Tube Artillery (Howitzers)

The Howitzer is the weapon system most commonly associated with the term "Artillery". It comes in many variants and calibers; the most common starting at 105mm for light guns, and continuing up to 203mm for heavy artillery. Howitzers are able to shoot in both the high (800-1400mil) and the low (0-800mil) angle group. Typically, howitzers are deployed at brigade or regimental level, so at least a colonel or brigadier says what they are to do, and the model therefore includes a longer response time for these assets. Generally, at least 2:30 minutes will be required to process a fire mission with these elements if there is a gun unit in position and ready, or much longer if they have to march or set up. On-map units are more responsive, but still take longer to process fire missions than mortars and are limited by the small amount of on-board ammunition carried. Tube artillery is typically deployed in batteries numbering between 4 to 12 tubes each (generally the more modern the gun, the fewer tubes per battery) with the "standard" being 6 tubes.

The weapon systems available in SB are 2 former Warsaw Pact (WP) and one NATO system:

  • The 2S1 122mm Self-propelled howitzer of the infamous RAG (Regimental Artillery Group), supporting HE and smoke missions.
  • The 2S3 152mm Self-propelled howitzer, usually part of the DAG (Divisional Artillery Group), supporting HE, Smoke, and DPICM missions.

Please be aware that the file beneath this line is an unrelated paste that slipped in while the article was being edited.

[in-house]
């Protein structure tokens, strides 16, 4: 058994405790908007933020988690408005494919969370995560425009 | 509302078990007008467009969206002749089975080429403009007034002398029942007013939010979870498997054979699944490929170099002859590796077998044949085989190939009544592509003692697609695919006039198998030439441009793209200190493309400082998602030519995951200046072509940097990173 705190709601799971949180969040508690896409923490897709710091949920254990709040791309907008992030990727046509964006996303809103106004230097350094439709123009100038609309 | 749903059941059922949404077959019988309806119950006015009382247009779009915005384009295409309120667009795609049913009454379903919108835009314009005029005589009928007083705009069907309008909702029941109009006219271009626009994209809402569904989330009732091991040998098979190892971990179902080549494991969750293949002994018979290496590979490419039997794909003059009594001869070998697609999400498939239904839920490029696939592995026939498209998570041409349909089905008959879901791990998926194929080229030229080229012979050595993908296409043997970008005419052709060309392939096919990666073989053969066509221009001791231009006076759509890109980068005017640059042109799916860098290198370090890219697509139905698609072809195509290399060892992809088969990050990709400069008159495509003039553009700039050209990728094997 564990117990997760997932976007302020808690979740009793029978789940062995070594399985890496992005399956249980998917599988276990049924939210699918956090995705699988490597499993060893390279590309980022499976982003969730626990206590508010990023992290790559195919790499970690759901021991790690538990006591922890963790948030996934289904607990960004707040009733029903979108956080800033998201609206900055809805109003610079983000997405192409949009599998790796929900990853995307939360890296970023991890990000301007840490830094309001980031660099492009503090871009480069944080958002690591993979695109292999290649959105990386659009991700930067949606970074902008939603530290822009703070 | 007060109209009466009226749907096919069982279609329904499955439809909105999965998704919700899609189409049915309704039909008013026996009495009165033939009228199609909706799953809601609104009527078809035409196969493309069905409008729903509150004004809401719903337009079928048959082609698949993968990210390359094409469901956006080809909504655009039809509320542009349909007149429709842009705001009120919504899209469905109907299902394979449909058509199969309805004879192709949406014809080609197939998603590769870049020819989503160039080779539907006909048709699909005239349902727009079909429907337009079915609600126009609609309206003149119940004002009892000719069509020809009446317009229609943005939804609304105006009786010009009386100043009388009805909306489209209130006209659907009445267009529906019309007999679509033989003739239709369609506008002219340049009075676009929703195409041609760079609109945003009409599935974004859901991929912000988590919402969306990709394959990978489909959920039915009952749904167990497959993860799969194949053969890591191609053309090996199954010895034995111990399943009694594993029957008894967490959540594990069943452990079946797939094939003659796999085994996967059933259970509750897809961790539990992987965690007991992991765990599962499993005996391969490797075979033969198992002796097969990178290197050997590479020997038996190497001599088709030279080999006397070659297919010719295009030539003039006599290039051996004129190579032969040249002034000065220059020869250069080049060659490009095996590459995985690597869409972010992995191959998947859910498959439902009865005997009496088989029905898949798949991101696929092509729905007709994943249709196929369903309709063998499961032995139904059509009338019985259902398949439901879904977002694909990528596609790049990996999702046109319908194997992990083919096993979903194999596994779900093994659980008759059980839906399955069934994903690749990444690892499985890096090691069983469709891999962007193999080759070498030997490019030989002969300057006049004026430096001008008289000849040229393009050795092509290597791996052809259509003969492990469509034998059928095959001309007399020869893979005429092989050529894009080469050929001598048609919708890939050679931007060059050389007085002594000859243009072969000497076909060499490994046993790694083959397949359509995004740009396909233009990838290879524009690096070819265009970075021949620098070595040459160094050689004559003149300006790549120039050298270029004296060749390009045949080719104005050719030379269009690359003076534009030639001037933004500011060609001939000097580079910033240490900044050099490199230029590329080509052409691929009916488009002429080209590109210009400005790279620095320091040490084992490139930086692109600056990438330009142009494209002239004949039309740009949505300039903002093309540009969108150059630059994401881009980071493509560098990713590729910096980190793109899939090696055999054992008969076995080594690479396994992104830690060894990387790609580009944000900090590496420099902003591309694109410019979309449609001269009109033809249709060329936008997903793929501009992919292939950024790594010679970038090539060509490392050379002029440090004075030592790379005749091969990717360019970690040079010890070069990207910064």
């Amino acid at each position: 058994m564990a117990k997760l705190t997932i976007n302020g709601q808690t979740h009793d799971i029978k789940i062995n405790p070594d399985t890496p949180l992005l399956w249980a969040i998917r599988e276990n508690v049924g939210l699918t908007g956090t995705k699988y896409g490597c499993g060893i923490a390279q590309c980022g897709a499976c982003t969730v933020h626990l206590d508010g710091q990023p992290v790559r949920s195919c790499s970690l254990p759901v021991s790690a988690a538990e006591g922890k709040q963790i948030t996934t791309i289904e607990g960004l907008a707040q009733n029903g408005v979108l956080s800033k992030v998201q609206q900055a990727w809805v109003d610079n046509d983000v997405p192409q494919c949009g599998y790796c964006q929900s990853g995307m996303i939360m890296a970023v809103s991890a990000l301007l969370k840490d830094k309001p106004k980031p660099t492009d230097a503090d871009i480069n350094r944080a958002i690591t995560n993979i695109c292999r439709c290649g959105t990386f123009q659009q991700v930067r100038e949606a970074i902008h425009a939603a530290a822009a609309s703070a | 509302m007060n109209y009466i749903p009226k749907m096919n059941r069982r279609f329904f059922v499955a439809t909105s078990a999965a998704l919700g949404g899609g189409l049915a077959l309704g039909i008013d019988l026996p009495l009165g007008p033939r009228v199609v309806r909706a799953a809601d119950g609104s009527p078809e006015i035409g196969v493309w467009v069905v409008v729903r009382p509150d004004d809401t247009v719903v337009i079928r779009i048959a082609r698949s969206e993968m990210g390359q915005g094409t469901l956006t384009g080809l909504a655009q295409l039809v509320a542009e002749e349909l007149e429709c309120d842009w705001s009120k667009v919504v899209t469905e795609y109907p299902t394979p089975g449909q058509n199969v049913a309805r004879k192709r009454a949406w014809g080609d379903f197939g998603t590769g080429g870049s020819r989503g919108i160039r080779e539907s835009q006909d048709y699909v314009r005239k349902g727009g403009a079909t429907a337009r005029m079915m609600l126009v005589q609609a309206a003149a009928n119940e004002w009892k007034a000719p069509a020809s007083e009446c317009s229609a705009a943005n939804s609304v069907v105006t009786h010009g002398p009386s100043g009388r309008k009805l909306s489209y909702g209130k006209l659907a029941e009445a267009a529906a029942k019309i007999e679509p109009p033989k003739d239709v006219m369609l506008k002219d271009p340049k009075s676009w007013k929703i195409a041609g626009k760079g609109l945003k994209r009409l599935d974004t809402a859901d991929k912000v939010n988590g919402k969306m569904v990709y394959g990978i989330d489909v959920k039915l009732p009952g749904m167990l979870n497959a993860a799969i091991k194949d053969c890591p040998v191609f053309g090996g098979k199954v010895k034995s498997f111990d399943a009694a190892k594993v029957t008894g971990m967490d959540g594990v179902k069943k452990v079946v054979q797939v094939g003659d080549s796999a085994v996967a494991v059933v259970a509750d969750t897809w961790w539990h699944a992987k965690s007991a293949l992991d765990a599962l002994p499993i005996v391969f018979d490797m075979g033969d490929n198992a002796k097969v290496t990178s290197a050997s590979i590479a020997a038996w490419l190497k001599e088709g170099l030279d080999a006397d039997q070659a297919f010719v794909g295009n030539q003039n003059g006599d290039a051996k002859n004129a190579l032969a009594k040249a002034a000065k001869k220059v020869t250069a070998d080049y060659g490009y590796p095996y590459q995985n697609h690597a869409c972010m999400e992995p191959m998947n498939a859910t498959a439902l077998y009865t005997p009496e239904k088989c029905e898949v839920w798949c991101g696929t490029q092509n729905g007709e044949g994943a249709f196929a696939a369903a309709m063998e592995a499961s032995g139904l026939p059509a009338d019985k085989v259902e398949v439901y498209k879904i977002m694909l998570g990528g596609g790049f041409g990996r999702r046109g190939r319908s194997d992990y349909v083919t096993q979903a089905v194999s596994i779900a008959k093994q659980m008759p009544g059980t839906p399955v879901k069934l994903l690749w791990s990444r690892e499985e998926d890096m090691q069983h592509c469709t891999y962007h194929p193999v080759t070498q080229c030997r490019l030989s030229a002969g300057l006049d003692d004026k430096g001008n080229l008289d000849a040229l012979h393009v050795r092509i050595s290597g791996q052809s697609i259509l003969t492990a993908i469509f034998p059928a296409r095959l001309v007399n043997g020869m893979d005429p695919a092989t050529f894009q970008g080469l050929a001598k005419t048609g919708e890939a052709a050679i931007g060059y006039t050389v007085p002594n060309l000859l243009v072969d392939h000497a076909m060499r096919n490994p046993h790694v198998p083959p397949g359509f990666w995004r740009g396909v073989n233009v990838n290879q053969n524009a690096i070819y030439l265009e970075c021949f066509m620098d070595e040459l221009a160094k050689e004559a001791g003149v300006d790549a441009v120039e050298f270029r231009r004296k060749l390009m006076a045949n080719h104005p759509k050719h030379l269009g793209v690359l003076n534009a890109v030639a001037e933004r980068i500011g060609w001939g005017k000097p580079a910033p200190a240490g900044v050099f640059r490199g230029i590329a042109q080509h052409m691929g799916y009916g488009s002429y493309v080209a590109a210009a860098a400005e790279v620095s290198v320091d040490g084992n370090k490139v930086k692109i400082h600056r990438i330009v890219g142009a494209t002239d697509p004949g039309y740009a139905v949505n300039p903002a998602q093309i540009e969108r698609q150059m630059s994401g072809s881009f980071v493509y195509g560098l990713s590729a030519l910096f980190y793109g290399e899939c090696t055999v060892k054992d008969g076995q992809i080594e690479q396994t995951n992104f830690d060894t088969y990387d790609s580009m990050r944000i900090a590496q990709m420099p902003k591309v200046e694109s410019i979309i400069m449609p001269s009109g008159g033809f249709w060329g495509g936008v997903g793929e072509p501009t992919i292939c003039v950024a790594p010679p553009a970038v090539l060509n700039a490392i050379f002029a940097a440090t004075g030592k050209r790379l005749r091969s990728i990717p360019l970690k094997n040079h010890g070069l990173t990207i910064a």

• The NATO M109A3 155mm SPG Self-propelled howitzer, NATO’s artillery “workhorse” deployed, for example, in the artillery battalions of combat brigades. These support the same missions as the 2S3.

Rocket Artillery

Rocket artillery can deliver lots of very destructive ordnance very quickly over a large area. They are usually deployed at division level or above, so giving a company CO control of 5 batteries in a SB mission would not be realistic. To simulate this higher echelon control, on-map rocket artillery units will not respond to AI fire requests, nor may they be "scripted", leaving it to the player to decide when and where such assets will be used. Also, it should be noted that even though rocket artillery can deliver devastating amounts of fire relatively quickly in comparison to other artillery types, reload times are quite long, often in excess of ten minutes, meaning such units must be carefully coordinated to maintain an adequate volume of fire. In SB, the only rocket artillery available is the 122mm HE, 40 tube BM-21‘Grad’ system. Rocket artillery will always be deployed in battery strength, with either 6 or 8 elements each, although they will typically fire as 2 or 3 element "sections" in a staggered pattern to maintain a higher rate of fire.